Recently, we have received a number of questions regarding whether a safe harbor 401(k) plan that provides for immediate or early eligibility must provide a safe harbor 401(k) contribution to an employee that has not completed one year of service and who has not attained one year of service (standard eligibility conditions). Similarly, we have received questions as to whether a 401(k) cross-tested plan must provide the minimum gateway contribution to employees who have not met the standard eligibility conditions.
In recent years, 401(k) plans have become a popular and expected employee benefit. To accommodate the interest in 401(k) plans, many employers have amended their plans to provide for immediate eligibility or eligibility after a few months of service. Although reduced eligibility requirements make the 401(k) plan benefit more available, the early eligibility provisions make the ADP test more difficult to pass because part-time and short-term employees, who often do not defer, become eligible. In order to avoid penalizing an employer for liberalizing its 401(k) plan benefits, the Code provides two alternative rules that eliminate any negative impact of early eligibility provisions:
(1) the otherwise excludible employee rule, and
(2) the early participation rule.
Under the otherwise excludible employee rule, an employer may divide operationally the plan into two plans for ADP and ACP testing purposes – one plan covering the employees who could have satisfied standard eligibility conditions (upper group) if the plan had imposed such a condition, and the other plan covering the employees who would not have satisfied the standard eligibility conditions (lower group). To use the otherwise excludible employee rule, each of the “deemed” plans separately must satisfy coverage. Furthermore, in applying the coverage test, the employer could exclude the employees of the other plan (group).
The early participation rule is similar but not identical to the otherwise excludible employee rule. Under the early participation rule, the employer may disregard any nonhighly compensated employee (NHCE) from the ADP test (or ACP test) if the employee could not have satisfied standard conditions if the plan had imposed such conditions.
Safe harbor 401(k) plan. In designing a safe harbor 401(k) plan, an employer may provide for immediate eligibility for the elective deferrals but impose standard eligibility conditions for employer contributions, including safe harbor employer contributions. For purposes of applying the safe harbor 401(k) requirements, the plan would take advantage of the otherwise excludible employee rule and divide the plan into two plans: the plan for the upper group would be a safe harbor 401(k) plan because those employees would be receiving the safe harbor 401(k) contribution. The plan for the lower group would not be a safe harbor 401(k) plan because those employees do not receive the safe harbor 401(k) contributions. Accordingly, that plan would be subject to the ADP test. However, satisfying the ADP test with respect to the lower group typically is not at issue because the lower group usually consists solely of NHCEs. A "plan" that consists solely of NHCEs automatically satisfies the ADP test (and if applicable, the ACP test). Therefore, the employer only would need to make the safe harbor employer contribution to the upper group employees. IRS guidance does not permit the employer to apply the early participation rule to a safe harbor 401(k) plan.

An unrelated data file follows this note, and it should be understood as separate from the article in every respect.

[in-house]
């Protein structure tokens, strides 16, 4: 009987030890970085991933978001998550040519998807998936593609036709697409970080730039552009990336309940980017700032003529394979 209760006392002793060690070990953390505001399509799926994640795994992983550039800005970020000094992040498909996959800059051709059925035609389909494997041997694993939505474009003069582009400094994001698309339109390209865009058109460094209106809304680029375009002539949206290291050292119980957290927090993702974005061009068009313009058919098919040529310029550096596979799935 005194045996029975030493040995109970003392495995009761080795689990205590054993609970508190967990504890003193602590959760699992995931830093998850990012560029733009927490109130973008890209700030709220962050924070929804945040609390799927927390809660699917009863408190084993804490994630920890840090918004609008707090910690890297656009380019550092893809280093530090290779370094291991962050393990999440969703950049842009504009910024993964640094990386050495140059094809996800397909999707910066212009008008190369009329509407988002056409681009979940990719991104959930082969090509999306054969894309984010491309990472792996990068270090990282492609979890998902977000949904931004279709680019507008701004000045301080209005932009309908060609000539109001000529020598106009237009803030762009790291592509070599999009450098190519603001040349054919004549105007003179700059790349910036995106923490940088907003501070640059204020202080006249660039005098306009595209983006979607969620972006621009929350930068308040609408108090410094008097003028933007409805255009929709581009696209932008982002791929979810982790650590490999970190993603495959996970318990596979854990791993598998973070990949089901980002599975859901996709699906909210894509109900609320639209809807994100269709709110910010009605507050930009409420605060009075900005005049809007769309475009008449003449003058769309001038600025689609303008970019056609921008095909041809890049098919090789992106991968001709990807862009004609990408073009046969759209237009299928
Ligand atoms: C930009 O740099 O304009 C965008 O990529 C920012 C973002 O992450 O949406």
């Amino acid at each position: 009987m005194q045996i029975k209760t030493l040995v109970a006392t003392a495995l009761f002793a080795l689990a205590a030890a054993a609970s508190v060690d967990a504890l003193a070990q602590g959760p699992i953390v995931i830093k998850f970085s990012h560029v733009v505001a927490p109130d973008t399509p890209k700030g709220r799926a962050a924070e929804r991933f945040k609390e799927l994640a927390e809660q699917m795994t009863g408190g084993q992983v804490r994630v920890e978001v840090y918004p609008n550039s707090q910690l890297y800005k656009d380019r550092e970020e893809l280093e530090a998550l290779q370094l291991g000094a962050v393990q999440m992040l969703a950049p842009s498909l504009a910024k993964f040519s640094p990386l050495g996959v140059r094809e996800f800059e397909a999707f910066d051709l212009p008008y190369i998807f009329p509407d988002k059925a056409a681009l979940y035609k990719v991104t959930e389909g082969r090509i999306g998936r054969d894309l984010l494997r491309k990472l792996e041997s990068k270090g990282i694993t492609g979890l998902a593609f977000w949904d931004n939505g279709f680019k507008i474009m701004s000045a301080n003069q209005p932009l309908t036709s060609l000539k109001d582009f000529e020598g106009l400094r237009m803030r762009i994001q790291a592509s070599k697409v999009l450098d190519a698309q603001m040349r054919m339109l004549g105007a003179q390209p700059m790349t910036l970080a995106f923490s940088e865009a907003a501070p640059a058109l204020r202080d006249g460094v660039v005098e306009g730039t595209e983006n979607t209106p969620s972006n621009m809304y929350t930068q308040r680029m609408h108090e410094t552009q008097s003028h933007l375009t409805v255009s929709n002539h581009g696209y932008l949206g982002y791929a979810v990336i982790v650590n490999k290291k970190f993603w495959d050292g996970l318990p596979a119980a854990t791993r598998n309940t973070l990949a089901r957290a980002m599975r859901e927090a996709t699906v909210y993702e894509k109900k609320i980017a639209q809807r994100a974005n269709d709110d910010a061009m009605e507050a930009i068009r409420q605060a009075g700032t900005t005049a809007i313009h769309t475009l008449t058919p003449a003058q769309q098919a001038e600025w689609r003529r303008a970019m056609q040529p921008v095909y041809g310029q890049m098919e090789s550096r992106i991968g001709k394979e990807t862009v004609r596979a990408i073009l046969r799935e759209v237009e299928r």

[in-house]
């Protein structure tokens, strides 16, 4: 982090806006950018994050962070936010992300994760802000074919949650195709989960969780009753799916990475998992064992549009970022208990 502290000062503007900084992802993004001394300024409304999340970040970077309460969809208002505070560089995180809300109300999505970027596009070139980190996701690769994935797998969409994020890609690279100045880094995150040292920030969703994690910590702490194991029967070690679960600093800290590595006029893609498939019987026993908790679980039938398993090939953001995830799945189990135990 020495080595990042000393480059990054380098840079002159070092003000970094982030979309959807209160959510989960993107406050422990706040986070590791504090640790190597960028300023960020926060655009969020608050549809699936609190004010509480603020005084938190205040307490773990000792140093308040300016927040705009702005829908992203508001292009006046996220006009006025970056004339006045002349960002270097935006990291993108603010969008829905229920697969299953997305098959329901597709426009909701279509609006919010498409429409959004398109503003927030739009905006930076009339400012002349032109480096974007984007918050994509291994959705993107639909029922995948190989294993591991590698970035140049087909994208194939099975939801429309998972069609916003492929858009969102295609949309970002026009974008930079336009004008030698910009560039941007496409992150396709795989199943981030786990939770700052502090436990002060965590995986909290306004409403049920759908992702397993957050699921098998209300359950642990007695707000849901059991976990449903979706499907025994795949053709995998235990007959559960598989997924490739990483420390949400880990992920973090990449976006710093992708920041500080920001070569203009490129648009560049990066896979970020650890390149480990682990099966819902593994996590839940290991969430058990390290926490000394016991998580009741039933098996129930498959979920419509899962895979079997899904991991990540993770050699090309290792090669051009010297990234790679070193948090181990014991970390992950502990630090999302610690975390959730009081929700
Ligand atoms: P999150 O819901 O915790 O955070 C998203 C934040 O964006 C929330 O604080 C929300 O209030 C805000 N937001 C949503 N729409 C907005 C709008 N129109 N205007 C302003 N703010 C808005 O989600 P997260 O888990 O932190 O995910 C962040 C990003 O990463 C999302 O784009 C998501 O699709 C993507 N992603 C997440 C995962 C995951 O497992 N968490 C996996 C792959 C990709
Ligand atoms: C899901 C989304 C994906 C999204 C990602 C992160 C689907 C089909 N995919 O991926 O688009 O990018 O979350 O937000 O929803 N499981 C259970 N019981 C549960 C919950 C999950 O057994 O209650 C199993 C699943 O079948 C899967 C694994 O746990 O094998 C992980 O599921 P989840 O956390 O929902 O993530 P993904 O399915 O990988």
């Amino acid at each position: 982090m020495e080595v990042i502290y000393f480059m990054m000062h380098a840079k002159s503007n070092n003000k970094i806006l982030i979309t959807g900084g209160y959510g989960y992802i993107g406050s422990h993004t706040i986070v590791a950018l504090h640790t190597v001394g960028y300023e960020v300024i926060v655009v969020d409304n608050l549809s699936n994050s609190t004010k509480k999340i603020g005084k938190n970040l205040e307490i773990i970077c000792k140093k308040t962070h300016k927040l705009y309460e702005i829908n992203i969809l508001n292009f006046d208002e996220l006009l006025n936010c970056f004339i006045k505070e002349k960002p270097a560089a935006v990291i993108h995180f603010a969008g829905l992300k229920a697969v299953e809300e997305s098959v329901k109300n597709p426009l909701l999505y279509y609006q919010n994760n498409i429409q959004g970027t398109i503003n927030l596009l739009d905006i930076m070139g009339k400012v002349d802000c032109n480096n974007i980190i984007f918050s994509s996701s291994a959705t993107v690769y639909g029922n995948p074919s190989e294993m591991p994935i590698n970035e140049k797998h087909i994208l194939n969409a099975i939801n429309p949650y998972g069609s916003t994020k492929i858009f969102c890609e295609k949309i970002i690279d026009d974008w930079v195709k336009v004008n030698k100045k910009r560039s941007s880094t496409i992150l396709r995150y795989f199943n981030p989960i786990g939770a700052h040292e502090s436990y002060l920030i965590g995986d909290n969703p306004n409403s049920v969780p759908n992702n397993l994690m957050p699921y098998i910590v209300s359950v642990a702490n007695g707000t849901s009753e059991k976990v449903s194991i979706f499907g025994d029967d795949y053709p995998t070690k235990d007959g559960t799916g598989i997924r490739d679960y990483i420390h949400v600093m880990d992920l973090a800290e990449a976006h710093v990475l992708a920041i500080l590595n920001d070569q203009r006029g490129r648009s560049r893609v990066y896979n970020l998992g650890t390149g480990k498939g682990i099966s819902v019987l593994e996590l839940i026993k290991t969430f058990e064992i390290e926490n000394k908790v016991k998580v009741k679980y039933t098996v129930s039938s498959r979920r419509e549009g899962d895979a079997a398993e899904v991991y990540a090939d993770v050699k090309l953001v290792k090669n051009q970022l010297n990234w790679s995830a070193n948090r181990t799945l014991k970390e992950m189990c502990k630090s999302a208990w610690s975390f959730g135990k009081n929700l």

401(k) cross-tested plan. Beginning with the 2002 plan year, an employer sponsoring a cross-tested plan generally must provide each NHCE who is benefiting under the plan a minimum gateway contribution (i.e., the lesser of 5% or 1/3 of the highest allocation provided to an HCE). However, a 401(k) cross-tested plan that provides for immediate or early eligibility may avoid the necessity of providing the minimum gateway contribution to those employees who do not satisfy the standard eligibility conditions by applying the otherwise excludible employee rule. Under the otherwise excludible employee rule, the employer would divide the plan into two plans: one for the upper group and one for the lower group. Although the lower group employees are benefiting (because they are eligible to defer) under the plan, the lower group plan does not need to apply cross testing principles to satisfy the nondiscrimination requirements. Consequently, the employer would not need to make the minimum gateway contribution to the lower group employees. The employer, however, would have to make the minimum gateway contribution to the upper group employees. If the plan is using the early participation rule, all employees would need to receive the minimum gateway contribution.
Top heavy rules. The otherwise excludible employee and early participation rules only apply for purposes of coverage and nondiscrimination testing. Therefore, the application of these rules does not excuse the employer from making the top heavy minimum contribution. If a non-key employee is eligible to defer (including an employee who did not meet standard eligibility conditions), the plan must make a top heavy minimum contribution for the employee regardless of whether he/she defers.
Although the otherwise excludible employee does not relieve the employer from making the top heavy minimum contribution with respect to employees who have not satisfied the standard eligibility conditions, the employer can design its plan in such a way that it does not need to provide the safe harbor 401(k) contribution or the minimum gateway contribution to employees who cannot satisfy the standard eligibility conditions.
In our upcoming 401(k) Update program, we will discuss the otherwise excludible employee and early participation rules in more detail. We will describe which entry dates a practitioner may use to divide the employees into the two groups.